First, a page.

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A new inoculant can help farmers improve slurry management – reducing the need for bought-in fertilisers. Researchers shortlisted almost 30 different strains of bugs... How inoculants can improve slurry management

A new inoculant can help farmers improve slurry management – reducing the need for bought-in fertilisers.

Researchers shortlisted almost 30 different strains of bugs and fungi to see whether they could reduce crust formation on slurry stores. To identify the best one, they then tested five of the most promising bacteria under laboratory-controlled conditions.

The best-performing micro-organisms worked most effectively by maximising complex biochemical pathways within slurry. Crust formation was reduced by 23-29% – enabling farmers to improve their on-farm waste management.

Conducted at Myerscough College, the research findings have helped redevelop two slurry innoculants: SlurryBugs and SlurryBugs Maintenance – fine-tuning the specialist bacteria and fungi to produce what is essentially an entirely new product.

Nutrient content

Scientists also observed a 10-15% increase the nitrogen, phosphate, potassium and sulphur content of treated slurry. This is because organic materials are released into the slurry when the crust is broken down.

New studies are under way to examine this further. Commercial company EnviroSystems has already undertaken specialist trials at Myerscough’s dairy farm to ensure the study is completed with reliable and accurate outcomes.

EnviroSystems head of research David Townsend said: “Trialling slurry additives on full-scale farm systems presents difficulties due to the huge volumes of slurry involved and the inability to run controls or duplicates within a controlled setting.”

Dr Townsend added: “As a result, we mimicked a slurry lagoon using 20-litre drums, which allowed us to increase our scrutiny over the experiments and the accuracy of the data we collected.”

Reliable results

The control and treated drums were dosed with the relevant additives and maintained under closely monitored conditions for three months. Each treatment was repeated four times to ensure the results were reliable.    

Reducing crust formation is becoming more critical as a government deadline approaches for farmers to cover slurry stores by 2027. Store covers are already recommended by Defra’s guide to good agricultural practice.

Covering slurry and digestate stores reduces ammonia emissions. Without a crust, stores will able to hold more slurry – helping to ensure farms have enough storage to spread slurry only when crops will use the nutrients.

Dr Townsend said: “Without farmers managing the crust, they will have no idea what is happening underneath the cover – and by the time a crust becomes noticeable, it might be too late to intervene.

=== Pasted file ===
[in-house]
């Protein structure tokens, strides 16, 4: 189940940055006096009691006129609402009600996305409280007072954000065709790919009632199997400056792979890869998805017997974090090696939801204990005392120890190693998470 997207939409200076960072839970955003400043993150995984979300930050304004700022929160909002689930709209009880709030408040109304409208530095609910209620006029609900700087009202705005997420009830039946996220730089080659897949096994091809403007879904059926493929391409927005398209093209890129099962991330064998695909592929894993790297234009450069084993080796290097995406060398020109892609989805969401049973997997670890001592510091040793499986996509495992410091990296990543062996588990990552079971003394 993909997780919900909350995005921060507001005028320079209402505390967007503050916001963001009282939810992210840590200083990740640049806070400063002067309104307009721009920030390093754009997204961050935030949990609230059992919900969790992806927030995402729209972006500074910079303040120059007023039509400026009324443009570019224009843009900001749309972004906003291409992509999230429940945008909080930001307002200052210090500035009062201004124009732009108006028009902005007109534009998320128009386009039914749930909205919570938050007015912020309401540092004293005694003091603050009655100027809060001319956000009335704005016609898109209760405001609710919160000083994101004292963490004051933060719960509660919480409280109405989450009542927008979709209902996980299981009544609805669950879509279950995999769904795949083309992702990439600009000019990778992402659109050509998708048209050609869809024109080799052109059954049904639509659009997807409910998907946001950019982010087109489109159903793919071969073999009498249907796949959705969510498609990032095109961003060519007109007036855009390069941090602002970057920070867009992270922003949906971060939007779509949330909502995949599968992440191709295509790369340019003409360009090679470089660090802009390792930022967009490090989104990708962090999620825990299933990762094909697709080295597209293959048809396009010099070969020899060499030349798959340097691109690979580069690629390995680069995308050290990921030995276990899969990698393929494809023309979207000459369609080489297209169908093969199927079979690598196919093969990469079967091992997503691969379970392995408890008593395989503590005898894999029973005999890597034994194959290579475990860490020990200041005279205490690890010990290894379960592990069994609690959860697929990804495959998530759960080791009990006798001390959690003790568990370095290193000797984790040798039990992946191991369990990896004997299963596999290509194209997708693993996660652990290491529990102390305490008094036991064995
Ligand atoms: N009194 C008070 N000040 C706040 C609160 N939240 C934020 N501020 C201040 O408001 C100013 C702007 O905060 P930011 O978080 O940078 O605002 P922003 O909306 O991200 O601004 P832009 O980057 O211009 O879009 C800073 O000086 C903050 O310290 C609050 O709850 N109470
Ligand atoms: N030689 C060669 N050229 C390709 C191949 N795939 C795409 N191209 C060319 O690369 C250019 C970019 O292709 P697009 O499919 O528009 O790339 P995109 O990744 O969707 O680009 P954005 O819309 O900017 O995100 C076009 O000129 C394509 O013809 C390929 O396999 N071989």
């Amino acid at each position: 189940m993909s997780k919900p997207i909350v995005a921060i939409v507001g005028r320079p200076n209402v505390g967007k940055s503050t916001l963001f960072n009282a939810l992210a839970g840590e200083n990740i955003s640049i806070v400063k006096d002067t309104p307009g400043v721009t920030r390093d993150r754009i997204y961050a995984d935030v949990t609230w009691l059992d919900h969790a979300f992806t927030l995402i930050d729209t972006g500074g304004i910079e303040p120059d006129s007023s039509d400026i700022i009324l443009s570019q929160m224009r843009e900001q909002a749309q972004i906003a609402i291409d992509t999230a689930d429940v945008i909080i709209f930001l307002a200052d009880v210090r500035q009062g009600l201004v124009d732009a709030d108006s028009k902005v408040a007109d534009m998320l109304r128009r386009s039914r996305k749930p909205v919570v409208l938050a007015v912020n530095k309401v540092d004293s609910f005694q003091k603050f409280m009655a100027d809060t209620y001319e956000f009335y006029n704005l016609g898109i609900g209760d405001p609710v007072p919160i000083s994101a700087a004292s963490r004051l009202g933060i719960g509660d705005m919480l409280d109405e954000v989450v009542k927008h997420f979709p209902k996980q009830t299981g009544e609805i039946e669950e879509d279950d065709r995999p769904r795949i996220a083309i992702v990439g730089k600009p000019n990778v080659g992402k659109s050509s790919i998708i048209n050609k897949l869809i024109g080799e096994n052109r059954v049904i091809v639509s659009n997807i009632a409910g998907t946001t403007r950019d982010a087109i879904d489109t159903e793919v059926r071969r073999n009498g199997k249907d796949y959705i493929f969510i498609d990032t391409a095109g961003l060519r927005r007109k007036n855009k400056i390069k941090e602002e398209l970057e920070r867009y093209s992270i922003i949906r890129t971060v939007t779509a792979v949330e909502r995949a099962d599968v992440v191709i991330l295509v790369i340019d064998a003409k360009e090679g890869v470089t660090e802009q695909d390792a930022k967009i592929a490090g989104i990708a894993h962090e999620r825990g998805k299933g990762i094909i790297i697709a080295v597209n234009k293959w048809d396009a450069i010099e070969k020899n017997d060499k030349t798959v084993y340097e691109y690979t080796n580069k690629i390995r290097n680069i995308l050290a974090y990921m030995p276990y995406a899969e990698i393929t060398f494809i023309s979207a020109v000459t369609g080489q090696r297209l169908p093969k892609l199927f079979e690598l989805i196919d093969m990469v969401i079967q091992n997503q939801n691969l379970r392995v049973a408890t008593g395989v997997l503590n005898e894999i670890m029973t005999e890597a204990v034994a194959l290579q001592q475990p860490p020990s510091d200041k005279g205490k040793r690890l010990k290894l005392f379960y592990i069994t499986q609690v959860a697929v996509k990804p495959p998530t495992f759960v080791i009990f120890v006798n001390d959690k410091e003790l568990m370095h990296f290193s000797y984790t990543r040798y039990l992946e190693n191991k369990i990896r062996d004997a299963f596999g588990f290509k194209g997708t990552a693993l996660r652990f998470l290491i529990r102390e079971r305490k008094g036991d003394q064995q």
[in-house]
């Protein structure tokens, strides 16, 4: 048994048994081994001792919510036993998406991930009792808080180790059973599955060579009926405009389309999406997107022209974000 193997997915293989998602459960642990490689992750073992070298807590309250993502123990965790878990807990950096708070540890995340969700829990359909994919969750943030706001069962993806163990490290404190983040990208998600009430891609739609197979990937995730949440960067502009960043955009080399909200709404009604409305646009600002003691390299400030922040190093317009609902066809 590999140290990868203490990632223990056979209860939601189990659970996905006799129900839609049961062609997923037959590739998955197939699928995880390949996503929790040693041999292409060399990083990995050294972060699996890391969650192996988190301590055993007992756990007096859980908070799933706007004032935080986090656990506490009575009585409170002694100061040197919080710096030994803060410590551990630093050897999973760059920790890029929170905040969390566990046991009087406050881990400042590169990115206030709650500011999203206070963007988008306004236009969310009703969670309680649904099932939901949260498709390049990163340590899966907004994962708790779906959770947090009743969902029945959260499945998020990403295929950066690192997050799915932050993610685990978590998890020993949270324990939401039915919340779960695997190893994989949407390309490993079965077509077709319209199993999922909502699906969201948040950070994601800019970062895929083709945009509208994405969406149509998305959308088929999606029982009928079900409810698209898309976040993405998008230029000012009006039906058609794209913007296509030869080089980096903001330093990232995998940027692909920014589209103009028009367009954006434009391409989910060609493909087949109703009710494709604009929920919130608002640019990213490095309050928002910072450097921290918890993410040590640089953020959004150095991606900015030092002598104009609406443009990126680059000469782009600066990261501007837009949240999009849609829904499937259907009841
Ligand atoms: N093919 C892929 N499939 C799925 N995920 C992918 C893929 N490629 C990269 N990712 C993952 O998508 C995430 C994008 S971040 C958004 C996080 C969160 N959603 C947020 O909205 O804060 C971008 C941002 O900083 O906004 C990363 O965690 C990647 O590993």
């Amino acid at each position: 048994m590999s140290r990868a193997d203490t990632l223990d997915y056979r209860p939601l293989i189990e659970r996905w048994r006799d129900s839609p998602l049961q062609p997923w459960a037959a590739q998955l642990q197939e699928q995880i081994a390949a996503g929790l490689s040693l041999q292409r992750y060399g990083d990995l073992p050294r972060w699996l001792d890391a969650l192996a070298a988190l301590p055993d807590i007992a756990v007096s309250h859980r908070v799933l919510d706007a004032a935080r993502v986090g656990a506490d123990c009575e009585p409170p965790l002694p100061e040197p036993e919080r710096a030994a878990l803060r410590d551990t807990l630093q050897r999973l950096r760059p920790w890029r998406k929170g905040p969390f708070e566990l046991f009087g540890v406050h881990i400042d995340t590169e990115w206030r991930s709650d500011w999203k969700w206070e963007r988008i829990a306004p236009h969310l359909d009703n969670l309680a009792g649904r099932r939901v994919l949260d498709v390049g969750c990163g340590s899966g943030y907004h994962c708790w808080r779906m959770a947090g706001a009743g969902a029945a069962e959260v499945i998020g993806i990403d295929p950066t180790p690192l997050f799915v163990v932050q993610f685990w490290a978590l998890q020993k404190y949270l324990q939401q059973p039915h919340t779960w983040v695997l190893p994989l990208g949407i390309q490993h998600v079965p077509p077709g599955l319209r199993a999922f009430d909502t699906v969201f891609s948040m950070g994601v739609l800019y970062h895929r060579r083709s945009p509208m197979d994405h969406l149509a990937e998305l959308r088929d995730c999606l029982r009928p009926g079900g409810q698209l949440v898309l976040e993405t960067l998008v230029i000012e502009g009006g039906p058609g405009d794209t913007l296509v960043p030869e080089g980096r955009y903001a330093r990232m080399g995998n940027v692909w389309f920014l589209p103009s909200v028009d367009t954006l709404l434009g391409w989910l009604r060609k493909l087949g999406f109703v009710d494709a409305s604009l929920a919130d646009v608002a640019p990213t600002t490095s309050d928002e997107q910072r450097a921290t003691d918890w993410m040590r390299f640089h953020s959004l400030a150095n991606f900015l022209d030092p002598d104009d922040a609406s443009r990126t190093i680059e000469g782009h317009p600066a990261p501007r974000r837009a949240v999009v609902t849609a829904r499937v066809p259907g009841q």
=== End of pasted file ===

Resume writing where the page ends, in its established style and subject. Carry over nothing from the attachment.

He added: “By improving the nutrient value of slurry by releasing trapped nitrogen, carbon, phosphate and potassium materials into the slurry, farmers have the potential to reduce the use of synthetic fertiliser.”

Two-step process

SlurryBugs and SlurryBugs Maintenance should be applied in a two-step process. New customers and those with a crusting issue are advised to use SlurryBugs to break down any existing crust and prevent the accumulation of fibrous material.

Each 1.5kg sachet of SlurryBugs treats 500m3 of slurry. Once a homogeneous slurry has been achieved and the crust is under control, SlurryBugs Maintenance is a lower-concentration product that can help prevent further problems.

“Slurry is a valuable product, and you must make it work for you,” said Dr Townsend.

Sachets could be used over the summer to top up the bacteria content and prevent dry crusts from forming ahead of the next storage season.

“Not only have we refined our products through this rigorous testing and utilising specialist strains of bacteria, but we have also made it easier for farmers to treat their slurry and prevent any unforeseen crust crisis from occurring.”

Apply for a free year’s supply of SlurryBugs worth £1,000

Farmers can find out more about slurry inoculants by visiting the EnviroSystems stand at next month’s Dairy-Tech event.

EnviroSystems managing director Liz Russell has been at the forefront of slurry additive research. She will be at the Dairy Tech event – held on 7 February at  Stoneleigh Park, Warwickshire.

Dairy producers attending the event will be able to apply for a free year’s supply of SlurryBugs in exchange for data collection, said Ms Russell. Spaces are limited and terms and conditions apply.

The closing date for applications is 28 February 2024. For details, visit EnviroSystems on stand L2 at Dairy-Tech or email